The country has already entered the territory of 7-plus annual economic growth rate. But commensurate employment creation has not taken place.
The Bangladesh Bureau of Statistics (BBS) has released the data of the Labour Force Survey (LFS) 2015-16 this week. It shows that about 1.4 million new jobs have been created in two and half years, between 2013 and 2015-16, compared to about 4.0 million new jobs between 2010 and 2013, as per the LFS-2013.
Thus, total number of newly created jobs stand at 5.4 million in five and half years (2010-2016H1). It coincides with the implementation period of the Sixth Five Year Plan (6FYP) when 9.2 million new jobs were projected to be created. The latest BBS data clearly show that employment generation target of the 6FYP was not achieved.
During the period of 6FYP, the projected average 7.2 per cent growth rate of the economy was also not achieved. The annual average gross domestic product (GDP) growth rate was 6.2 per cent during 2011-2015.
Now, according to the BBS, 6.2 per cent average growth rate of the economy has created 1.1 million new jobs annually against the target of 1.84 million jobs. However, if GDP growth rate of 1.0 per cent should create 0.25 million jobs, as per the estimation of the planning commission, then GDP growth rate of 6.2 per cent should have generated 1.55 million new jobs annually. So, in five years, some 7.75 million new jobs should have been created. But BBS data show that there is a gap of at least 2.0 million new jobs which indicates that growth is not creating sufficient number of jobs.
According to the previous labour force surveys, during 2005-06 and 2010, some 6.7 million additional jobs were generated when annual average growth rate was 6.07 per cent. It means, annually job creation during the period was 1.34 million.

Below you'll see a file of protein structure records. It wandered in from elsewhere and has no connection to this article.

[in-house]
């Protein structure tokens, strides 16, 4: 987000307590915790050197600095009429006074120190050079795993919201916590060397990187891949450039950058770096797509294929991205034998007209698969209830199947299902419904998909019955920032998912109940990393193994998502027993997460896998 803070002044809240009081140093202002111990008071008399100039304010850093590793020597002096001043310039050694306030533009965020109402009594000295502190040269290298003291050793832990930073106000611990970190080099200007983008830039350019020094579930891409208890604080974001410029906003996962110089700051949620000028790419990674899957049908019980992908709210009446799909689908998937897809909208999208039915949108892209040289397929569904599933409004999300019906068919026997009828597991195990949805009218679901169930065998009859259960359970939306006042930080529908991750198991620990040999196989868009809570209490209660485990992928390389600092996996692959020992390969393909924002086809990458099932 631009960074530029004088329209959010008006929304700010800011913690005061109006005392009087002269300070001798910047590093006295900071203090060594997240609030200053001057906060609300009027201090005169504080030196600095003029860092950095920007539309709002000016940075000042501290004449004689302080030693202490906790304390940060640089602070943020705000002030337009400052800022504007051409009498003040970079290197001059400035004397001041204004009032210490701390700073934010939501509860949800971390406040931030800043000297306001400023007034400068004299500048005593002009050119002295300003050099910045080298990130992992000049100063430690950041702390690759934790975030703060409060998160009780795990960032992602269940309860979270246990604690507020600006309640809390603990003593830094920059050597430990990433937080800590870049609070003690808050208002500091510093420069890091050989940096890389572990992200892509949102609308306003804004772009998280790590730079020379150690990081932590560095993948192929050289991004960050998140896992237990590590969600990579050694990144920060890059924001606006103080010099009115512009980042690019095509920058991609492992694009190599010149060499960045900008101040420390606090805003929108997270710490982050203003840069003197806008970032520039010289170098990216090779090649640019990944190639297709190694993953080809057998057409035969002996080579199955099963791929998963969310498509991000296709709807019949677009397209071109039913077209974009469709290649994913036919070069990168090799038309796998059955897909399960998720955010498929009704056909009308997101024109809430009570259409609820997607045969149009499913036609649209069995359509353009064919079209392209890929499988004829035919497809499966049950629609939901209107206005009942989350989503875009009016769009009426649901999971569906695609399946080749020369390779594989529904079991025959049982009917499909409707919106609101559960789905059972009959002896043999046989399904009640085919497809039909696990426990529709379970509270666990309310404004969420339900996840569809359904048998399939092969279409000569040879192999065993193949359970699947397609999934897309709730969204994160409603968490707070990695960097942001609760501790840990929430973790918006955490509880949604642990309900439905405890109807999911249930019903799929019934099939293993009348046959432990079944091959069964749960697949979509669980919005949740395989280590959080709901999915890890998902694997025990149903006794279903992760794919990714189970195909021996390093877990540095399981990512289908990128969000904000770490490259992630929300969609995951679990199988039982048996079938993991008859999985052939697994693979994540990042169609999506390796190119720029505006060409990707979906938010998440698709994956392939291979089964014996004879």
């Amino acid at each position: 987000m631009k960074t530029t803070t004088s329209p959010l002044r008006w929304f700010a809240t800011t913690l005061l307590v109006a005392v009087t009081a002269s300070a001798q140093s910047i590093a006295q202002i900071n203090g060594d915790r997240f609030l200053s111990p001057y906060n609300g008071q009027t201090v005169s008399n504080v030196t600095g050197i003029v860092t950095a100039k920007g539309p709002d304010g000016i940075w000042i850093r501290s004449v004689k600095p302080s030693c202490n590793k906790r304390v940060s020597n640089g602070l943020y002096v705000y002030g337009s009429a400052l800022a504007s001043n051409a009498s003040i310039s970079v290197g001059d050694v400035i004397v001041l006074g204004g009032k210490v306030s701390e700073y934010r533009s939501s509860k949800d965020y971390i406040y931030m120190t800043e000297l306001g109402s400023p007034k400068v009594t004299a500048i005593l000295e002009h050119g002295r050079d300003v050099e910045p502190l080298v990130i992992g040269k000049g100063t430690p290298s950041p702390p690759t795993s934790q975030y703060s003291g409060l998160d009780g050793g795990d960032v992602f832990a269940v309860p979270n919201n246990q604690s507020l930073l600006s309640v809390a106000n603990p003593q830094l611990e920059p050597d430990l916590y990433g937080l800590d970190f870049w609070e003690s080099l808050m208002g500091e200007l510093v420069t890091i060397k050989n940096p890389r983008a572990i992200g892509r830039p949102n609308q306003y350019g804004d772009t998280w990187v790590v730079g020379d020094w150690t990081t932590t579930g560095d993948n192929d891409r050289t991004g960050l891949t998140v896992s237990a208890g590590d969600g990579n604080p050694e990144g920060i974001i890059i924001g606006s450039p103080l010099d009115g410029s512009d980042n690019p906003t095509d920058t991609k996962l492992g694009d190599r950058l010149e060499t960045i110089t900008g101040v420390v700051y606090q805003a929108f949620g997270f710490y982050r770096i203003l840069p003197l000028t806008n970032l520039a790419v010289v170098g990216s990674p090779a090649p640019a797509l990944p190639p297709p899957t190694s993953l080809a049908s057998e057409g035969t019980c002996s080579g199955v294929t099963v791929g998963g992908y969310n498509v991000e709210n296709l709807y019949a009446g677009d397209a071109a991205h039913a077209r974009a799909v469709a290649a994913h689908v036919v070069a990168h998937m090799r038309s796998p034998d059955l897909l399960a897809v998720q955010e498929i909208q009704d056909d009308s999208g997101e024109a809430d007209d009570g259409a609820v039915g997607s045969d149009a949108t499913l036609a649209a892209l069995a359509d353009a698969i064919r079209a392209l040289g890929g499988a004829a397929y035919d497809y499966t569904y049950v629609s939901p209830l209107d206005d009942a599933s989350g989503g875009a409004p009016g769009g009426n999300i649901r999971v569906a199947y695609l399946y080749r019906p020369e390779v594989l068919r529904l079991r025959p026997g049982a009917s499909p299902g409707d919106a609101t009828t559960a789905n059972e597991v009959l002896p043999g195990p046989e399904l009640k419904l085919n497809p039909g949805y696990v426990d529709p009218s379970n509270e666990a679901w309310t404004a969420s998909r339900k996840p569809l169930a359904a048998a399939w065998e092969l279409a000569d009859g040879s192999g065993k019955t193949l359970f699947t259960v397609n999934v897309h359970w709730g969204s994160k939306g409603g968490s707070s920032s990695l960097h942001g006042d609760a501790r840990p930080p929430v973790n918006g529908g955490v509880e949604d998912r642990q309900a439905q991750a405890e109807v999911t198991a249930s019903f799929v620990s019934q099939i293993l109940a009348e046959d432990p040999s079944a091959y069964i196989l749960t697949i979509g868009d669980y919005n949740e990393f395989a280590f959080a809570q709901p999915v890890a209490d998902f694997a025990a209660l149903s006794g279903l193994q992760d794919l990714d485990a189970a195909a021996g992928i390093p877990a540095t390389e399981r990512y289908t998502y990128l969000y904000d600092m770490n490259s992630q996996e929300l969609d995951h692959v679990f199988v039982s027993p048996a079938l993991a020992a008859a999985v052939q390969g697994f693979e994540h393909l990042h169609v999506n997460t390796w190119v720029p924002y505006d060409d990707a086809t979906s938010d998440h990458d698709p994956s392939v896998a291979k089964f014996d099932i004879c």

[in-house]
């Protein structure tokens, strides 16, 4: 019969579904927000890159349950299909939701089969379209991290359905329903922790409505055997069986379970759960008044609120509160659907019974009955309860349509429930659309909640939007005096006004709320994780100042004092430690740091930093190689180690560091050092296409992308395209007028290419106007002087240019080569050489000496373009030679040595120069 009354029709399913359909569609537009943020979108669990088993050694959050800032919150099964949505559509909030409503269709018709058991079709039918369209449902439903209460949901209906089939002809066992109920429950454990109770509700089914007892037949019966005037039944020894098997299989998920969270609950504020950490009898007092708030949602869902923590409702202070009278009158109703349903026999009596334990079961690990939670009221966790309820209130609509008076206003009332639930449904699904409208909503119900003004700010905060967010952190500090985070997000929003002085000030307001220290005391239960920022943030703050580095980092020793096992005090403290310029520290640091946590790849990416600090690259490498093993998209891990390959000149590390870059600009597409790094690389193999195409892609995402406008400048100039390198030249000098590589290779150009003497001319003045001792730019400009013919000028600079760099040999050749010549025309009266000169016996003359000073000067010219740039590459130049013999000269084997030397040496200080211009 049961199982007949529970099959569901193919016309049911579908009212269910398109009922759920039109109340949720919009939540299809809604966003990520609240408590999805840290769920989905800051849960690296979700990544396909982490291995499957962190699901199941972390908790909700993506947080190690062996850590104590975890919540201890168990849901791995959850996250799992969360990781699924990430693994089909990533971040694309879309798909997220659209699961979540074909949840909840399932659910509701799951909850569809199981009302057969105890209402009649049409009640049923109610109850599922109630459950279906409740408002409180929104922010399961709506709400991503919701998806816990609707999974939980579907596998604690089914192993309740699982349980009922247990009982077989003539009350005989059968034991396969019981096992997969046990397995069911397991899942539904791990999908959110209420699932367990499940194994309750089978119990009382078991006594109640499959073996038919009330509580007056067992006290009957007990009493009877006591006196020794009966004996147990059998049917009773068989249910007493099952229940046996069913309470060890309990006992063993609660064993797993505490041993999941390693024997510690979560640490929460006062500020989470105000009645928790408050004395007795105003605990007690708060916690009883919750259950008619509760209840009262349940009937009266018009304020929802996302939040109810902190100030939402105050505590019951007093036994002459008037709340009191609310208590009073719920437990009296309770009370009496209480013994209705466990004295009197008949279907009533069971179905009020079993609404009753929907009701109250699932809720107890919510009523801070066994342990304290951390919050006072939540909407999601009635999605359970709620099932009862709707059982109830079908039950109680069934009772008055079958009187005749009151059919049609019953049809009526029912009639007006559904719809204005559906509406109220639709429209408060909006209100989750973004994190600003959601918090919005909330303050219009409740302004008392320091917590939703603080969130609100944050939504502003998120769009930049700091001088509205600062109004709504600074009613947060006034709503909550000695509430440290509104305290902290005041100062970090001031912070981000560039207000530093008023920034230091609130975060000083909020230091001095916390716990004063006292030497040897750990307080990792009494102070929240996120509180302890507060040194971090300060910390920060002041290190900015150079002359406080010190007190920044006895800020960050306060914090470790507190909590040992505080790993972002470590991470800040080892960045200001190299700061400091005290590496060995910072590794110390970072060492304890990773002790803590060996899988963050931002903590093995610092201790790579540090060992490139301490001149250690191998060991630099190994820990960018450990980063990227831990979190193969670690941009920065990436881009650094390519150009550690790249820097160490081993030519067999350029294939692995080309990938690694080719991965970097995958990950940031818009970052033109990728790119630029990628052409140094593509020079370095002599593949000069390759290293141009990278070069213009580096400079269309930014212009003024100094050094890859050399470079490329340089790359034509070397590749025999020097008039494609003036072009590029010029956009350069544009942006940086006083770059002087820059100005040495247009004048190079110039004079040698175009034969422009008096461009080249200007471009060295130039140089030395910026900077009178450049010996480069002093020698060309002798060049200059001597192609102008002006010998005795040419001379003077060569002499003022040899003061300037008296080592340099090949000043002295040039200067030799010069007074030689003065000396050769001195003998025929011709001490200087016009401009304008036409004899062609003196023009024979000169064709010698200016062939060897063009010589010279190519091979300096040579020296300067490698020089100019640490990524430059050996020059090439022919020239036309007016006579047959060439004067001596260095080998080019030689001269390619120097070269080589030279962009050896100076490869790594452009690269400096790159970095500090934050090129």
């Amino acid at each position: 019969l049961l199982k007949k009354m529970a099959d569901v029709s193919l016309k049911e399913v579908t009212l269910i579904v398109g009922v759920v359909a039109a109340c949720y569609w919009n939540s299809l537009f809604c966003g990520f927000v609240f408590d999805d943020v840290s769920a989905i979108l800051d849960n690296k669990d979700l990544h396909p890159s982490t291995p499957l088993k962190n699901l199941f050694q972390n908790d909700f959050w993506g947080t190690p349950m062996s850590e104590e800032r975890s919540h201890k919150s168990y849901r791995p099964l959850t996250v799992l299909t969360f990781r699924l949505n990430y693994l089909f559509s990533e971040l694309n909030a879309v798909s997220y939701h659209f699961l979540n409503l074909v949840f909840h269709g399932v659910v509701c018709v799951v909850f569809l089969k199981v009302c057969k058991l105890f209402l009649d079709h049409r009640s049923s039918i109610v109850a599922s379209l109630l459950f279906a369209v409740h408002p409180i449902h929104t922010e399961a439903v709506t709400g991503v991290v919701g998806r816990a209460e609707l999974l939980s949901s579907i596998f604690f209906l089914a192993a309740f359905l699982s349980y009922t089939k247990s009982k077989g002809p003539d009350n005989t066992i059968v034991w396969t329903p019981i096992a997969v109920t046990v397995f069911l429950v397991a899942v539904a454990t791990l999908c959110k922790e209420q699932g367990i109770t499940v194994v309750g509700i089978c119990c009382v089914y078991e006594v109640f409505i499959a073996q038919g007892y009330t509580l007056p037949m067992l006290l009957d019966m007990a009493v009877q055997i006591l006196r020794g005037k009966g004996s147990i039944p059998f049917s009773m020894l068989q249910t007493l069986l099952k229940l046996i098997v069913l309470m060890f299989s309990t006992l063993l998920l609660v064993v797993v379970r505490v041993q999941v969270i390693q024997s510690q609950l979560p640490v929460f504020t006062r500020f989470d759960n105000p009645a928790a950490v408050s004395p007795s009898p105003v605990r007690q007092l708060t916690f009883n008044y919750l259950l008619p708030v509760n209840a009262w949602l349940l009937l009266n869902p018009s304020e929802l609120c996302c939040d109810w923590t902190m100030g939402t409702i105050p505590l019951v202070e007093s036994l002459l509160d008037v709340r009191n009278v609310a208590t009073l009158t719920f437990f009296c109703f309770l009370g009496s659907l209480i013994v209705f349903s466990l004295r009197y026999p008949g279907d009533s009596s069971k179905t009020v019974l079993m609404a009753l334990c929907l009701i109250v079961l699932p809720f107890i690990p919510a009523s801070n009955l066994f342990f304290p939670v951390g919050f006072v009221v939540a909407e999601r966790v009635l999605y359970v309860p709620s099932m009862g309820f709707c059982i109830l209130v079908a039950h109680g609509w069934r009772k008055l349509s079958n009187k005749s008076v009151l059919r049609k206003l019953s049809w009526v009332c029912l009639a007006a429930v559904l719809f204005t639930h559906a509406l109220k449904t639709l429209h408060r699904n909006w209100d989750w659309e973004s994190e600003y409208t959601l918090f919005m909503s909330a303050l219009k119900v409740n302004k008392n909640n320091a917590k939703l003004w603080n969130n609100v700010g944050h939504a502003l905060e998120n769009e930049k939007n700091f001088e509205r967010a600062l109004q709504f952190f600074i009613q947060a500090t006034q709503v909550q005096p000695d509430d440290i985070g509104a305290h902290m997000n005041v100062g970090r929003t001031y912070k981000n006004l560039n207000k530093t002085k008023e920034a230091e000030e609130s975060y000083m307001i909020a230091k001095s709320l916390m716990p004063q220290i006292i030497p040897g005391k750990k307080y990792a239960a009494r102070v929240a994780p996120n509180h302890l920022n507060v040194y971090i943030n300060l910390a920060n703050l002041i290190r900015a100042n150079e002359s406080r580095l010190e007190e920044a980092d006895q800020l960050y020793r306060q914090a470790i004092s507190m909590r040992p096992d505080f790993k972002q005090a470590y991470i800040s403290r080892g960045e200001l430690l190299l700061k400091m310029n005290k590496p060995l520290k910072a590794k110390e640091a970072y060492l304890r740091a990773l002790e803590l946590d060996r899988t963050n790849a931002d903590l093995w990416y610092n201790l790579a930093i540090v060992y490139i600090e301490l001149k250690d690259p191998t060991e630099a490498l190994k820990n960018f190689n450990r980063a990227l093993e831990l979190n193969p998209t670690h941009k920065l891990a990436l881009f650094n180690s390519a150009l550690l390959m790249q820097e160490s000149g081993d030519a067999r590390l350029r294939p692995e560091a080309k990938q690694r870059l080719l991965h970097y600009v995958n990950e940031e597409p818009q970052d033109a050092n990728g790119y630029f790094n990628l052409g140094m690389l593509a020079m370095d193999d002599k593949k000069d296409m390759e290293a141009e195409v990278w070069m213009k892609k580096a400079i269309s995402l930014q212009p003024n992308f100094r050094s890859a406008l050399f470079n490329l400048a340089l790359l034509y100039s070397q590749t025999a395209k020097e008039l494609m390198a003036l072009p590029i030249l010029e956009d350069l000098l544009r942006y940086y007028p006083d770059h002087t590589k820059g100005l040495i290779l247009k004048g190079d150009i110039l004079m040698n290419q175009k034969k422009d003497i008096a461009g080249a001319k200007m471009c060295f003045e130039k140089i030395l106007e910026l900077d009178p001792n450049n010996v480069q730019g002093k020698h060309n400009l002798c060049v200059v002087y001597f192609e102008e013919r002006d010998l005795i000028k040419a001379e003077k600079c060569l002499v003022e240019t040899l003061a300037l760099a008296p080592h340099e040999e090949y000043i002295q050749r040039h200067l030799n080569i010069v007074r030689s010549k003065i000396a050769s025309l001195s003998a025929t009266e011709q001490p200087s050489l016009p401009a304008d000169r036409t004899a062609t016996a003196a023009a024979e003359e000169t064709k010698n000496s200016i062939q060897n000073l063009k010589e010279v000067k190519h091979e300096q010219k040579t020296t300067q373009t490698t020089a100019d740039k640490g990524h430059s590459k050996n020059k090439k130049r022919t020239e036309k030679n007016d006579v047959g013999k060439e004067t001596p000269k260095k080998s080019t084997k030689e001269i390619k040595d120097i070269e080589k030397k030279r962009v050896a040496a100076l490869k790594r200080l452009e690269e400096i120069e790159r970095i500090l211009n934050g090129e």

If output grows faster than employment, it indicates rise of labour productivity. Technological progress in some sectors may be one reason. Another reason is growth-enhancing structural change in the economy. It means, the relatively productive sectors expand their shares in national employment at the expense of other sectors. What is happening in Bangladesh is difficult to say due to lack of detailed data and comprehensive analysis.
On broad sectoral basis, agriculture is the main source of jobs in the country. Employment in the service sector is also growing. Compared to these two broader sectors, employment generation in the industrial sector is low, only 20.5 per cent while the sector contributes 32.50 per cent of GDP.
The LFS reveals that currently only 2.6 million people are unemployed in the country. Rate of unemployed people declined marginally to 4.2 per cent at the end of June, 2016 from 4.3 per cent at the end of December, 2013. But the number of unemployed people has been shown unchanged as 2.6 million in 2013. Such figures create a riddle.
The LFS does not give any clear explanation about the employment and unemployment trends. Its three-page Summary, made available to the media, is misleading and not a detailed one, unlike the previous survey. BBS is yet to make the full report public. This may give raise to speculations about data manipulation.